Democrat behind ‘sweeping’ abortion bill won’t say if it bans sex-selective abortions

Laurel Duggan, DCNF

Democratic Connecticut Sen. Richard Blumenthal refused to say whether his abortion bill, which the Senate is voting on Wednesday, would prevent states from banning sex-selective abortions, according to National Review.

The Women’s Health Protection Act, which is cosponsored by 47 Senate Democrats, would enshrine a right to elective abortion throughout the first six months of pregnancy and would strike down any state laws banning abortions even in the third trimester in cases wherein a healthcare worker finds that pregnancy could harm a patient’s mental or physical health. It is loosely based off the Roe v. Wade precedent, according to the bill’s proponents, which allows abortions until the point at which a child can survive outside the womb at around six months.

Blumenthal sidestepped a reporter’s question about whether his bill would strike down state-level bans on sex-selective abortions, according to National Review.

“Asked in the Capitol if the Women’s Health Protection Act prohibits states from banning sex-selective abortions that usually target baby girls, the WHPA’s chief Senate sponsor Richard Blumenthal tells @NRO: ‘I can’t comment on hypothetical state laws,’” National Review reporter John McCormack tweeted.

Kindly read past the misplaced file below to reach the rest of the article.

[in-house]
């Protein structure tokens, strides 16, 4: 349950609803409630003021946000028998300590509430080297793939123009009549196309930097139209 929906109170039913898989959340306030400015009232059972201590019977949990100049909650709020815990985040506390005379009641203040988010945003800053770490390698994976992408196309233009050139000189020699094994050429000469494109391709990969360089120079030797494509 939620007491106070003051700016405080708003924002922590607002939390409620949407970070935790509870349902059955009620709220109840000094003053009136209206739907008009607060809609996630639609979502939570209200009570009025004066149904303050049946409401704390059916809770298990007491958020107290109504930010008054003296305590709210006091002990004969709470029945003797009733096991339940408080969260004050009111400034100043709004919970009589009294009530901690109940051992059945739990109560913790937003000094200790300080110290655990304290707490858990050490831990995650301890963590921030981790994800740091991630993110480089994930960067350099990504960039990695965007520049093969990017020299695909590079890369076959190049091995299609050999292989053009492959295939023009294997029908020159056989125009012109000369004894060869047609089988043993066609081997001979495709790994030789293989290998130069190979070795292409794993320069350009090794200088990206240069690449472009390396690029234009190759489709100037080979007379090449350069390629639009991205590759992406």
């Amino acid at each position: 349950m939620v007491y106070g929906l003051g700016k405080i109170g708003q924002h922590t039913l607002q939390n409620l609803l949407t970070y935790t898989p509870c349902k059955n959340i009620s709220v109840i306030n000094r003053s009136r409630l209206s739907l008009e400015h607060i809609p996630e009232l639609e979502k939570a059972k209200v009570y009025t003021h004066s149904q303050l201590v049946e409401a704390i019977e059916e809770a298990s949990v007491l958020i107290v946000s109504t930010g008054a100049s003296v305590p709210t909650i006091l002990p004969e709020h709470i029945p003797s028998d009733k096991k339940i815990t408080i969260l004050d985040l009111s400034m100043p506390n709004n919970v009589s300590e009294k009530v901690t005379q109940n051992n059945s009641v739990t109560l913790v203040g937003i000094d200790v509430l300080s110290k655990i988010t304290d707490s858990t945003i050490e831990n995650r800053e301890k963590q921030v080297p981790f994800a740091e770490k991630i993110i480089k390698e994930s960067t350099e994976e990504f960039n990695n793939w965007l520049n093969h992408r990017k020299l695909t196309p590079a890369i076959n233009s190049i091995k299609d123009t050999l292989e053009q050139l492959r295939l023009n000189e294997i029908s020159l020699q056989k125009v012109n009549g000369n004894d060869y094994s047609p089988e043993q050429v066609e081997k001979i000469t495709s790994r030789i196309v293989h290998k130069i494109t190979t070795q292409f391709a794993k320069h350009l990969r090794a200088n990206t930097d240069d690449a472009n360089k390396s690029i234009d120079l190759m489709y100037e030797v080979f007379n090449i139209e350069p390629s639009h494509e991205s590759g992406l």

Policy experts have warned that the bill would overrule state legislation barring sex-selective abortion procedures.

“If enacted, the WHPA would threaten policies that protect unborn children in a variety of ways. The bill would prevent state protections for children from abortion based on their sex, race, or diagnosis of a genetic abnormality such as Down Syndrome,” wrote Melanie Israel, policy analyst at the DeVos Center for Life, Religion and Family at the Heritage Foundation.

Republican Maine Sen. Susan Collins and Republican Alaska Sen. Lisa Murkowski have also previously pointed out that the legislation would strike down bans on sex-selective abortions.

“The WHPA’s overly broad language far exceeds Roe by striking down state laws such as those that require certain materials to be given to the patient, prohibit sex-based abortions, or require parental or guardian notification for minors seeking an abortion,” read a joint press release from Collins‘ and Murkowski’s offices.

The two senators critiqued the bill as too extreme when introducing their own bill codifying the precedents of Roe v. Wade and Casey v. Planned Parenthood.

“In contrast to the sweeping Women’s Health Protection Act, the Reproductive Choice Act would simply codify Roe, Casey protections,” the joint press release said.

The legislation would strike down every state law and regulation limiting abortions in the first six months of pregnancy and would impede the ability of states to regulate third trimester abortions.

Blumenthal’s office did not respond to the Daily Caller News Foundation’s request for comment.

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